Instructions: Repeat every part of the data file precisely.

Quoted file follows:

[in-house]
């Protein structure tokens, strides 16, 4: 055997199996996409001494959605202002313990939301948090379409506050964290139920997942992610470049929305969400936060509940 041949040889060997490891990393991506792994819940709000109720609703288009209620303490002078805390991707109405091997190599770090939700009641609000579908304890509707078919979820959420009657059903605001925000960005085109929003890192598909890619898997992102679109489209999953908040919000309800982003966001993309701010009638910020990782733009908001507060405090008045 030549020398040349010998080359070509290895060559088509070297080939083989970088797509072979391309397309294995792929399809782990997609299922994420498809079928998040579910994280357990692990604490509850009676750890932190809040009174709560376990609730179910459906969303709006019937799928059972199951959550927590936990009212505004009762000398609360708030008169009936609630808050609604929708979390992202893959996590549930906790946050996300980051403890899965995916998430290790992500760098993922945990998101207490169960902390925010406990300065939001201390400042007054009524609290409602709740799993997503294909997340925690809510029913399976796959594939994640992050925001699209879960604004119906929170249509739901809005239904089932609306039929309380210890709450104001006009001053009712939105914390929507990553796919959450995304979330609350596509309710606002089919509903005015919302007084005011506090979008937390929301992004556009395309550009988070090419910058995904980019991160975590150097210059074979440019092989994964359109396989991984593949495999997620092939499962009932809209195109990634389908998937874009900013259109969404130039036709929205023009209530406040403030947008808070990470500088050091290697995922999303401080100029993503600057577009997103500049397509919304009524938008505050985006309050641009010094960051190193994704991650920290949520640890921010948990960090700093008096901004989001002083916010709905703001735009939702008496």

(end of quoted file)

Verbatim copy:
[in-house]
């Protein structure tokens, strides 16, 4: 055997199996996409001494959605202002313990939301948090379409506050964290139920997942992610470049929305969400936060509940 041949040889060997490891990393991506792994819940709000109720609703288009209620303490002078805390991707109405091997190599770090939700009641609000579908304890509707078919979820959420009657059903605001925000960005085109929003890192598909890619898997992102679109489209999953908040919000309800982003966001993309701010009638910020990782733009908001507060405090008045 030549020398040349010998080359070509290895060559088509070297080939083989970088797509072979391309397309294995792929399809782990997609299922994420498809079928998040579910994280357990692990604490509850009676750890932190809040009174709560376990609730179910459906969303709006019937799928059972199951959550927590936990009212505004009762000398609360708030008169009936609630808050609604929708979390992202893959996590549930906790946050996300980051403890899965995916998430290790992500760098993922945990998101207490169960902390925010406990300065939001201390400042007054009524609290409602709740799993997503294909997340925690809510029913399976796959594939994640992050925001699209879960604004119906929170249509739901809005239904089932609306039929309380210890709450104001006009001053009712939105914390929507990553796919959450995304979330609350596509309710606002089919509903005015919302007084005011506090979008937390929301992004556009395309550009988070090419910058995904980019991160975590150097210059074979440019092989994964359109396989991984593949495999997620092939499962009932809209195109990634389908998937874009900013259109969404130039036709929205023009209530406040403030947008808070990470500088050091290697995922999303401080100029993503600057577009997103500049397509919304009524938008505050985006309050641009010094960051190193994704991650920290949520640890921010948990960090700093008096901004989001002083916010709905703001735009939702008496």